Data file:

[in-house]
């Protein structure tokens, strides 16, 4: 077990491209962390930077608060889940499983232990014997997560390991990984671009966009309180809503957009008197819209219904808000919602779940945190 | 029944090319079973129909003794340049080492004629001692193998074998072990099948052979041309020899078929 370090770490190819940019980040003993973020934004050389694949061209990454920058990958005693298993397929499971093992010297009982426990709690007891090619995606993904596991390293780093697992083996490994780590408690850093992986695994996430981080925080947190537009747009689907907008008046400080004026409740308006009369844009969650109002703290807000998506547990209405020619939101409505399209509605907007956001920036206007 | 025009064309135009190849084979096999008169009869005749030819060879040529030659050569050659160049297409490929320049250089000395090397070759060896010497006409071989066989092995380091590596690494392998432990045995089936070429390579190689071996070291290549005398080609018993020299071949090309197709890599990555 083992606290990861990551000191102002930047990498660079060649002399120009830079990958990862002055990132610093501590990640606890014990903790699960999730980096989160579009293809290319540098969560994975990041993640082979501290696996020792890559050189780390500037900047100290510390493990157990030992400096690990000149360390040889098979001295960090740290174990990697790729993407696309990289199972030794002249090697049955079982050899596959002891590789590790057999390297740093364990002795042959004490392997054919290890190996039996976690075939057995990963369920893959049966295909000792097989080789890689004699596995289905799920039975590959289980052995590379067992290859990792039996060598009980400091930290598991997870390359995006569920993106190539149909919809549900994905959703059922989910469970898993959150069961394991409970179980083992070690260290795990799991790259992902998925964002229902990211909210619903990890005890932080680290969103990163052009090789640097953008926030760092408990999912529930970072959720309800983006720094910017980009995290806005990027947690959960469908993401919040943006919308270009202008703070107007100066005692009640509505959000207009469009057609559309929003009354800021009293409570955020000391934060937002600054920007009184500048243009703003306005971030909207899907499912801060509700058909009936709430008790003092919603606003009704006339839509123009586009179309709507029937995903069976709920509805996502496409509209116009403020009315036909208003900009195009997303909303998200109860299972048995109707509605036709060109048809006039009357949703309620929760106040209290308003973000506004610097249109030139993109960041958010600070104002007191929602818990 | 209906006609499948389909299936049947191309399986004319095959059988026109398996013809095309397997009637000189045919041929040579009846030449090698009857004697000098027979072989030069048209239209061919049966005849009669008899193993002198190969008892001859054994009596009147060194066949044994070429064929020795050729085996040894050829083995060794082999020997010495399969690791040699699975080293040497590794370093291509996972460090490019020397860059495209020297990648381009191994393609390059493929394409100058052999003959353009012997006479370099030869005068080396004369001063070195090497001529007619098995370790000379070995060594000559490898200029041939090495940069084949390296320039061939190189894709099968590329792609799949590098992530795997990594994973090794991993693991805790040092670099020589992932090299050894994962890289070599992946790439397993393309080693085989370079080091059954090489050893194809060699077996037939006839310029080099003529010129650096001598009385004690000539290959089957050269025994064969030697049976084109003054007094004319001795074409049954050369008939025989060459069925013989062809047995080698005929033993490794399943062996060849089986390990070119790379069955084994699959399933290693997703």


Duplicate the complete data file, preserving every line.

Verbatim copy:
[in-house]
């Protein structure tokens, strides 16, 4: 077990491209962390930077608060889940499983232990014997997560390991990984671009966009309180809503957009008197819209219904808000919602779940945190 | 029944090319079973129909003794340049080492004629001692193998074998072990099948052979041309020899078929 370090770490190819940019980040003993973020934004050389694949061209990454920058990958005693298993397929499971093992010297009982426990709690007891090619995606993904596991390293780093697992083996490994780590408690850093992986695994996430981080925080947190537009747009689907907008008046400080004026409740308006009369844009969650109002703290807000998506547990209405020619939101409505399209509605907007956001920036206007 | 025009064309135009190849084979096999008169009869005749030819060879040529030659050569050659160049297409490929320049250089000395090397070759060896010497006409071989066989092995380091590596690494392998432990045995089936070429390579190689071996070291290549005398080609018993020299071949090309197709890599990555 083992606290990861990551000191102002930047990498660079060649002399120009830079990958990862002055990132610093501590990640606890014990903790699960999730980096989160579009293809290319540098969560994975990041993640082979501290696996020792890559050189780390500037900047100290510390493990157990030992400096690990000149360390040889098979001295960090740290174990990697790729993407696309990289199972030794002249090697049955079982050899596959002891590789590790057999390297740093364990002795042959004490392997054919290890190996039996976690075939057995990963369920893959049966295909000792097989080789890689004699596995289905799920039975590959289980052995590379067992290859990792039996060598009980400091930290598991997870390359995006569920993106190539149909919809549900994905959703059922989910469970898993959150069961394991409970179980083992070690260290795990799991790259992902998925964002229902990211909210619903990890005890932080680290969103990163052009090789640097953008926030760092408990999912529930970072959720309800983006720094910017980009995290806005990027947690959960469908993401919040943006919308270009202008703070107007100066005692009640509505959000207009469009057609559309929003009354800021009293409570955020000391934060937002600054920007009184500048243009703003306005971030909207899907499912801060509700058909009936709430008790003092919603606003009704006339839509123009586009179309709507029937995903069976709920509805996502496409509209116009403020009315036909208003900009195009997303909303998200109860299972048995109707509605036709060109048809006039009357949703309620929760106040209290308003973000506004610097249109030139993109960041958010600070104002007191929602818990 | 209906006609499948389909299936049947191309399986004319095959059988026109398996013809095309397997009637000189045919041929040579009846030449090698009857004697000098027979072989030069048209239209061919049966005849009669008899193993002198190969008892001859054994009596009147060194066949044994070429064929020795050729085996040894050829083995060794082999020997010495399969690791040699699975080293040497590794370093291509996972460090490019020397860059495209020297990648381009191994393609390059493929394409100058052999003959353009012997006479370099030869005068080396004369001063070195090497001529007619098995370790000379070995060594000559490898200029041939090495940069084949390296320039061939190189894709099968590329792609799949590098992530795997990594994973090794991993693991805790040092670099020589992932090299050894994962890289070599992946790439397993393309080693085989370079080091059954090489050893194809060699077996037939006839310029080099003529010129650096001598009385004690000539290959089957050269025994064969030697049976084109003054007094004319001795074409049954050369008939025989060459069925013989062809047995080698005929033993490794399943062996060849089986390990070119790379069955084994699959399933290693997703």